On Friday, I spoke at a symposium about a recent article I wrote. A few friends have been posting really insightful thoughts about that article, and other First Amendment ideas, on an online symposium over at Concurring Opinions.
I decided to post my talk here, as a brief 2100 word synopsis of the 30,000 word article. (I have been posting a less brief blog series on Concurring Opinions: 1, 2, 3, 4, 5, 6, 7, and 8 will be the last.)
The Stanford talk is after the jump.
First Amendment Architecture Panel: Opening Talk
I’ll begin with my argument in brief.
First Amendment doctrine embodies principles that empower or require government to ensure Americans have access to spaces to speak. This includes access to speech spaces on publicly owned property and privately owned property, and on both physical spaces and on virtual spaces like digital forums.
I argue that these principles embodied in doctrine are substantive, reflecting notions of an open, inclusive speech environment, and that these overlooked principles in precedent should inform us on what the First Amendment means and should mean in the 21st Century.
This brief talk consists of four parts.
The first part presents the example of a concrete, high profile legal question. The second discusses how our conventional normative framework would address that concrete question or similar questions. The third provides evidence for a different normative framework rooted in overlooked but important principles in our free speech tradition. The fourth argues those principles as worth defending.
Part I: Concrete High-Profile Controversy.
In December of 2010, after almost 10 years of debate and litigation, the FCC adopted network neutrality rules. Those rules are up on appeal. Network neutrality refers to a rule that would keep the Internet open by forbidding cable and phone companies from discriminating in favor or against certain sites or software. During the years of debate, and on appeal, defenders and critics raised arguments invoking the First Amendment.
Those in favor of network neutrality called it the Internet’s First Amendment or the First Amendment issue of our time. In 1996, the Supreme Court characterized the Internet as “a unique medium–known to its users as “cyberspace”–located in no particular geographical location but available to anyone, anywhere in the world, with access to the Internet.” Network neutrality would preserve open access to these digital speech spaces. The network neutrality law would preserve history’s greatest engine of free expression and political deliberation, the open Internet that has shaped our own elections, supported an Arab Spring, and so much more.
Those opposed to network neutrality in the US had a different view. They argued that adopting a network neutrality law would in fact violate the First Amendment. They argued that phone and cable companies transmit speech. Government should not be involved in regulating speech, and network neutrality is government regulation. In fact, to them, network neutrality was especially dangerous regulation because it would invite government into regulating some of our most important virtual forums for speech.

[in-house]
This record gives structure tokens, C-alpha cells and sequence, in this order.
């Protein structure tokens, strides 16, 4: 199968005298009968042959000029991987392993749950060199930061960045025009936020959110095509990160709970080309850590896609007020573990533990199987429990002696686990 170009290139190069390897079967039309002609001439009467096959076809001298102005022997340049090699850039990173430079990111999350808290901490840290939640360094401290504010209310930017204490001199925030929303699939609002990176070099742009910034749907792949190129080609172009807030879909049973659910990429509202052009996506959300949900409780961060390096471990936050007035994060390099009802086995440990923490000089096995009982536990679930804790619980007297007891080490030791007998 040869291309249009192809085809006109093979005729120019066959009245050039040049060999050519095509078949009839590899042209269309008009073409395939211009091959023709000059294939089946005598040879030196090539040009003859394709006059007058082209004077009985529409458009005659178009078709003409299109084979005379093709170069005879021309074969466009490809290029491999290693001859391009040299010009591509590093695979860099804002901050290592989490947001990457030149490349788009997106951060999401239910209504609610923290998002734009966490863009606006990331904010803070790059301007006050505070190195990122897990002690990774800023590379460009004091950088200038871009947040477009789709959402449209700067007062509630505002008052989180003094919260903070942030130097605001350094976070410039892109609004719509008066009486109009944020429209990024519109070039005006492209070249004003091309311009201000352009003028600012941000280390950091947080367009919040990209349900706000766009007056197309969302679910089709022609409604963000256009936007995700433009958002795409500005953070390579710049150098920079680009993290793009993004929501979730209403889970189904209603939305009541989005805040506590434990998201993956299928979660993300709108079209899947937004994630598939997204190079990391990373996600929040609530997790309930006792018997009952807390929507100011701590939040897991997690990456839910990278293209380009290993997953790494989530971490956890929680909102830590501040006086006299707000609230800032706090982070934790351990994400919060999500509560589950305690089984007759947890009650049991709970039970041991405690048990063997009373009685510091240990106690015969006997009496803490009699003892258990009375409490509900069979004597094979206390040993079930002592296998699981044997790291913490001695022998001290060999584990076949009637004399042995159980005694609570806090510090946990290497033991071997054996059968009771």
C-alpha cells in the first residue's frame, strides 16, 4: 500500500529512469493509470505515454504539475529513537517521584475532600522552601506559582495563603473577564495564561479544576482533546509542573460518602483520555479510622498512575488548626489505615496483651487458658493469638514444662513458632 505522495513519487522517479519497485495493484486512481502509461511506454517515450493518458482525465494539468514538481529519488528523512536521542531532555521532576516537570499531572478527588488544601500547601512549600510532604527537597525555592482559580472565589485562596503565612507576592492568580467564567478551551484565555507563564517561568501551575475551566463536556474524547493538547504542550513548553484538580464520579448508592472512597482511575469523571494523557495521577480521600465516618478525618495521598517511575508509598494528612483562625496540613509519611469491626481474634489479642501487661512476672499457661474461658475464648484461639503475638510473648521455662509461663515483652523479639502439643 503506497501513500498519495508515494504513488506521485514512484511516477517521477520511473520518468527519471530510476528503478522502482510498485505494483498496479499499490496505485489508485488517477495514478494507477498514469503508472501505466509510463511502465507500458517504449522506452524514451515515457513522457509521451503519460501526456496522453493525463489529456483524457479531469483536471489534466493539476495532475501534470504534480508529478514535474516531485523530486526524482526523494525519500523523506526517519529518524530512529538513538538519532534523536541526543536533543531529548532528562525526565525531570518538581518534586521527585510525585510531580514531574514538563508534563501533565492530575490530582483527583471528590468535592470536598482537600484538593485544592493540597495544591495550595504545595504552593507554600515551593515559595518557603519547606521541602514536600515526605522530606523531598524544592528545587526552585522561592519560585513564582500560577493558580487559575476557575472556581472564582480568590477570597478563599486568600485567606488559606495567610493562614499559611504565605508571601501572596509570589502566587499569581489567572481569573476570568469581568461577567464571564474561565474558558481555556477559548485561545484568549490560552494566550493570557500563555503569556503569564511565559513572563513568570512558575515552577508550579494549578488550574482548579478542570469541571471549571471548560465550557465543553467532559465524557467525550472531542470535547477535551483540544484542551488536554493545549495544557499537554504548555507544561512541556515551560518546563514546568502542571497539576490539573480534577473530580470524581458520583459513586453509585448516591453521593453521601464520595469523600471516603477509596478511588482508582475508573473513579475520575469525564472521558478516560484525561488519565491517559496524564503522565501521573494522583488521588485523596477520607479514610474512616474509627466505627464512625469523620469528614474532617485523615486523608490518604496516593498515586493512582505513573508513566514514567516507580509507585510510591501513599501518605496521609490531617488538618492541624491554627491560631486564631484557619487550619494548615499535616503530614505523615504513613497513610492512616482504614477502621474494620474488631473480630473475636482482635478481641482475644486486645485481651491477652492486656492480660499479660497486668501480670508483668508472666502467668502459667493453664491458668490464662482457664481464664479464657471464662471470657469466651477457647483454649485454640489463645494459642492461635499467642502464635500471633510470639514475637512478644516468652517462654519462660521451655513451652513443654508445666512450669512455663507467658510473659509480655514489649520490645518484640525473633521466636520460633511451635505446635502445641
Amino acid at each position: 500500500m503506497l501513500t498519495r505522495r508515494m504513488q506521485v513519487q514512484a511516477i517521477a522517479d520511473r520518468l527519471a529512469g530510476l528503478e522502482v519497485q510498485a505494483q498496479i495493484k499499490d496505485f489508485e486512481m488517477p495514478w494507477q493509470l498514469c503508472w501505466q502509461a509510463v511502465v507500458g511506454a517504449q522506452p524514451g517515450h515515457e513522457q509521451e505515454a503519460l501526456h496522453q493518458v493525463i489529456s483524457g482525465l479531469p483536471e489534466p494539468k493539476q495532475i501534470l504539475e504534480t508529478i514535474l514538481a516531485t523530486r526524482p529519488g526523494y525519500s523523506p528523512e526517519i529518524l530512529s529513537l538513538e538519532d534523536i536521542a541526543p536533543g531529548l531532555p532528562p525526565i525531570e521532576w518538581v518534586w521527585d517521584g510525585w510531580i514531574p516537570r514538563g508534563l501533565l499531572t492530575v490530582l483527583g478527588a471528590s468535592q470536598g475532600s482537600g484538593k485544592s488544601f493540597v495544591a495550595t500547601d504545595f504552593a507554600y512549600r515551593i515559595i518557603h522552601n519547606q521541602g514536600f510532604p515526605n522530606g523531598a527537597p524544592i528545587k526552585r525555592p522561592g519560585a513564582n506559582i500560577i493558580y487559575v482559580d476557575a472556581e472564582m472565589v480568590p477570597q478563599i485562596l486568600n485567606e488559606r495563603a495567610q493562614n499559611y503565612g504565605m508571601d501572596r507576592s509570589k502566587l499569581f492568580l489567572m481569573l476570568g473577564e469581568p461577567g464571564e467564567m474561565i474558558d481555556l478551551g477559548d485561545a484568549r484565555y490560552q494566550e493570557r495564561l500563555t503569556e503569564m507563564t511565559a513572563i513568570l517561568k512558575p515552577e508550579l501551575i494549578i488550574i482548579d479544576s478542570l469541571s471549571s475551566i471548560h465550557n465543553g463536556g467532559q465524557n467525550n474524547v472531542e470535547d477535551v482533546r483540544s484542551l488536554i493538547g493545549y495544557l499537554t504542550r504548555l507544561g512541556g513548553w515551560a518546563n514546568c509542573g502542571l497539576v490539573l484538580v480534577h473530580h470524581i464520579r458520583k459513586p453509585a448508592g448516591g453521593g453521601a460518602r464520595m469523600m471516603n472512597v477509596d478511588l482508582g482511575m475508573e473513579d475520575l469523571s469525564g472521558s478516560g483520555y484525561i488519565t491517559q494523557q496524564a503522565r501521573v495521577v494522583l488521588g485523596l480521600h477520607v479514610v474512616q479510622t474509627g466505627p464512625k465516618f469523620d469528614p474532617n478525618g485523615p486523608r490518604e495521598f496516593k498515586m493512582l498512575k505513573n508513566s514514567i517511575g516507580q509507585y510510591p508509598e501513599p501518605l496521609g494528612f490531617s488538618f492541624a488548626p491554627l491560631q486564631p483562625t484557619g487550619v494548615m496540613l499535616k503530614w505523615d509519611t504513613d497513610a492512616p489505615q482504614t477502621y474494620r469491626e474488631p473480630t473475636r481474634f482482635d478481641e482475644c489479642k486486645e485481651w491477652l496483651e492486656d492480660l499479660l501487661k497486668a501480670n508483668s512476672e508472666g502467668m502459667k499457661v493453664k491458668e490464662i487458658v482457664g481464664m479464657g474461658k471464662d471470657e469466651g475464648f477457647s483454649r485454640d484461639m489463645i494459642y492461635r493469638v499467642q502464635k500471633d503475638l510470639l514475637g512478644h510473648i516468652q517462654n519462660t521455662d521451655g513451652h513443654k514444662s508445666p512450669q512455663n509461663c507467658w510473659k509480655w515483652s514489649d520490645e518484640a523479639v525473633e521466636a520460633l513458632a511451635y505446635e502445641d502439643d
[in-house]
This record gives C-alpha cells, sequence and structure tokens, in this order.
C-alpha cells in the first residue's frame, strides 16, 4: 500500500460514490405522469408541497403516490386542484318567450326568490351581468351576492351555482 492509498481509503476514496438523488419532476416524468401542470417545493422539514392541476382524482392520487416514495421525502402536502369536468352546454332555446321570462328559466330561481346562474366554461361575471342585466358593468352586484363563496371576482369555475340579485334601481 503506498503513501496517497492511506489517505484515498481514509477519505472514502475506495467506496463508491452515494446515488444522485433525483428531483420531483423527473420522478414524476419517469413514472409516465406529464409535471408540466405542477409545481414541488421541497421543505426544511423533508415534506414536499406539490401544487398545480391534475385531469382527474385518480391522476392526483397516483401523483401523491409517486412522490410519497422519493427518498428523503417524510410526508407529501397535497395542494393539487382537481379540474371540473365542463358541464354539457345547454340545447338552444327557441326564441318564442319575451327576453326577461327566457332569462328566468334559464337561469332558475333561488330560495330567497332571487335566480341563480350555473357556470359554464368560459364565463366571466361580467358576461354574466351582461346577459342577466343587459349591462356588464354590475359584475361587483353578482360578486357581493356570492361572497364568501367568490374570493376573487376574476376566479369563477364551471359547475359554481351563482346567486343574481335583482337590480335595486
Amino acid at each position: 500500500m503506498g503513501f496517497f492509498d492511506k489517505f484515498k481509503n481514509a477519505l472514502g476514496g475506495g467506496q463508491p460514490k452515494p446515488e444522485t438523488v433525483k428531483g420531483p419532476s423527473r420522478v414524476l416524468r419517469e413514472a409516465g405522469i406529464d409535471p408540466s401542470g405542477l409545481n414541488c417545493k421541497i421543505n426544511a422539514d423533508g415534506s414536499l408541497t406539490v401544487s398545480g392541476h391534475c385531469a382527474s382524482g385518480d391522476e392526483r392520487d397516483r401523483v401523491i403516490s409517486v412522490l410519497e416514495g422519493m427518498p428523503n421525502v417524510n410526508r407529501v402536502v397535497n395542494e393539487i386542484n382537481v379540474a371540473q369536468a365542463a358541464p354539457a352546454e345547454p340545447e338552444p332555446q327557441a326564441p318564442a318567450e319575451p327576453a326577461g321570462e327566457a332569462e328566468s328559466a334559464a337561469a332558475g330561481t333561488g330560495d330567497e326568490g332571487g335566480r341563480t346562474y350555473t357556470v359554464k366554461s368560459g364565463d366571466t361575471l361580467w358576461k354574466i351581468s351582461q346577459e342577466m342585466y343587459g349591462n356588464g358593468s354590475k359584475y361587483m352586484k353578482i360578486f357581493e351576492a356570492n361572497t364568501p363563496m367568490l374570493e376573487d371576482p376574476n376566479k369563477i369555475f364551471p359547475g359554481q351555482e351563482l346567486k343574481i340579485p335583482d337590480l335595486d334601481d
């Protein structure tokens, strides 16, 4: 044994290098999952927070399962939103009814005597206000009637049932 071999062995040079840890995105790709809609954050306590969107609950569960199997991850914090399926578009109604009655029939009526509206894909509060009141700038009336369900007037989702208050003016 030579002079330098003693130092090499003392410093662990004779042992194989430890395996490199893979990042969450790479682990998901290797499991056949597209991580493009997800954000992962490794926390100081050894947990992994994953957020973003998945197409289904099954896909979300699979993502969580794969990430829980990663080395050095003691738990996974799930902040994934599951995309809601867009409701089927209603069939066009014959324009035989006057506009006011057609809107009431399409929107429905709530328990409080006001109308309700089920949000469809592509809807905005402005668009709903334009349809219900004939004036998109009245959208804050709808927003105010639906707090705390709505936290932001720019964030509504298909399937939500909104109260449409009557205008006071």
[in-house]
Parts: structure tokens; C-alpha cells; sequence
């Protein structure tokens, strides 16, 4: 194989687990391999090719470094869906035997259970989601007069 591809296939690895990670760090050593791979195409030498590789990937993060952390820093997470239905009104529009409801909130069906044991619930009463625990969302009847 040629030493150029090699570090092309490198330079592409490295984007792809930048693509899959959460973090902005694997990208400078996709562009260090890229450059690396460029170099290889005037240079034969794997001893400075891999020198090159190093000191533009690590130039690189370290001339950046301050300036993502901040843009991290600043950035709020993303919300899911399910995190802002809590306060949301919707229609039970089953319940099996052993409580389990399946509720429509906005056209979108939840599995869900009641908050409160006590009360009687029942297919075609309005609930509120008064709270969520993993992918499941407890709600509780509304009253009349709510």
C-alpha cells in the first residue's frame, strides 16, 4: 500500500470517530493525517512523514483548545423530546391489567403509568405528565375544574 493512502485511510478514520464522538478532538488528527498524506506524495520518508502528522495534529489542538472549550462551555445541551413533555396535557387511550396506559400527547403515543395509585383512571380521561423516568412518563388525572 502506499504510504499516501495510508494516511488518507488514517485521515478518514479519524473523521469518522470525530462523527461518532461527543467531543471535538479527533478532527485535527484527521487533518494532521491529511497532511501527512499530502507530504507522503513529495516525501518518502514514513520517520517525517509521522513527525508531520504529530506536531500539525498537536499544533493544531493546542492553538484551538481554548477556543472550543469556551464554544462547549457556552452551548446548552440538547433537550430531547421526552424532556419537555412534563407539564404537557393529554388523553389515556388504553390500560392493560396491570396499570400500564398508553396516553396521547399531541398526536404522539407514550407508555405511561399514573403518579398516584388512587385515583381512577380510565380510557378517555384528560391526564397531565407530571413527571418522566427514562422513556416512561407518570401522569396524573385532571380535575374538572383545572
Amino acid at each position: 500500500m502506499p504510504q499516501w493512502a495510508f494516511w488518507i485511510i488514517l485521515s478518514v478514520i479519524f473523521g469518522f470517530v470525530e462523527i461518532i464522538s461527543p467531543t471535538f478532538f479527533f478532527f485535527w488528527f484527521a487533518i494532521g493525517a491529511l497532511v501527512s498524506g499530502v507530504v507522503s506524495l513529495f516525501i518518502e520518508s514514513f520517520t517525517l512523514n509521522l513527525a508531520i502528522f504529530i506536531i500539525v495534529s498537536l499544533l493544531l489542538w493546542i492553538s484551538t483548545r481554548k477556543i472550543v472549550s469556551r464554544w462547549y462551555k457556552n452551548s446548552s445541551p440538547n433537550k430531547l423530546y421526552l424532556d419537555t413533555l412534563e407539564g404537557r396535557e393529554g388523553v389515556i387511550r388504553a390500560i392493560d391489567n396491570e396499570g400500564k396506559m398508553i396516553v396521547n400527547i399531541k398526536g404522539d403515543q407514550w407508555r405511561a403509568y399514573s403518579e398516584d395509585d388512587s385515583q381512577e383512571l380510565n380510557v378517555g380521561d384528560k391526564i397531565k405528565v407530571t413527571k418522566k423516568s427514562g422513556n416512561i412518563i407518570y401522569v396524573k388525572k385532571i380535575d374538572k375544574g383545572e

So network neutrality can be our example of a relevant First Amendment controversy for the 21st Century.
Part II. Failure of Current Law.
In analyzing this concrete problem, we can rely on two words that law professors use: descriptive and normative. Both of these words are necessary to ensure freedom of speech in the 21st Century. Descriptive. Descriptive analysis is analysis of what the law is. Normative analysis concerns what the law ought to be. We evaluate a law based on metrics or norms that we apply. For example, for economic analysis of law, we might apply the norm of Kaldor-Hicks efficiency, or low prices, to evaluate a proposed law or determine whether a case is correctly decided.
For normative analysis with freedom of speech, we don’t use efficiency but other norms. We could use highly general norms, like whether a case promotes democratic deliberation or individual autonomy. We generally use more administrable, mediating norms, that are a little more specific. And scholars often derive those more administrable norms from our First Amendment tradition. They look to venerable or “bedrock” First Amendment principles and use them as evaluating norms. Many scholars generally conclude that the venerable principles from our tradition point in the same direction—that government should keep its hands off of speech. Said another way, these bedrock norms reflect a negative liberty—a freedom from government interference. And we can see these norms most clearly in canonical cases we read in law school, those involving suppression of speech for offensive speakers, flag burners, funeral protestors, pornographers.
Some scholars have pointed to other, more affirmative, strains in our tradition in other cases, particularly those governing mass communications—and these scholars are no slouches, including Yochai Benkler, Cass Sunstein, Ed Baker, Owen Fiss, Jack Balkin, and others.
They might note that government is involved in speech lots of ways, from government speech to subsidized speech to areas directly affecting speech spaces, such as maintaining public forums, designating public forums, licensing and shaping the most important media of the 20th Century, like broadcast radio and TV, and other major media, including a history of involvement in newspapers through the postal service.
But the conventional view seems to be that these are mere “exceptions”—even though these exceptions govern very important speech spaces.
If negative liberty is our norm, it should be the norm for new technologies. The Internet consists primarily of private speech over private infrastructure. If government must keep out of such private speech, these negative-liberty norms would diesmpower the government and all of us from designing the 21st Century’s most important virtual speech spaces to serve us all.
Several important tech laws would be constitutionally problematic under these norms. I think of not just network neutrality, but also data-roaming, privacy, interconnection, unlicensed wireless underlays, text message blocking (which Verizon made famous years ago refusing to deliver text messages from a pro-choice organization).
Part III. Descriptive Analysis of Key Architectural Principles.
The Article (I wrote) tries to address this challenge, from particular perspective.
The normative analysis in part two rests on a descriptive claim about First Amendment doctrine and precedent. The descriptive claim is that our venerable precedent and doctrine reflect a negative-liberty norm—subject to some “exceptions.”
But that’s not the best way to understand our First Amendment tradition. There are a lot of so-called exceptions, more than usually assumed, and they govern many of the most important speech forums.
The point of this analysis is not that I have made complete sense of First Amendment precedent. It is simply to demonstrate that there are principles strongly evident in the doctrine that empower or require government to make physical and virtual speech spaces more widely available to more speakers. Like the negative liberty principle, these principles too are “venerable” and “bedrock” principles in doctrine that we should not simply ignore.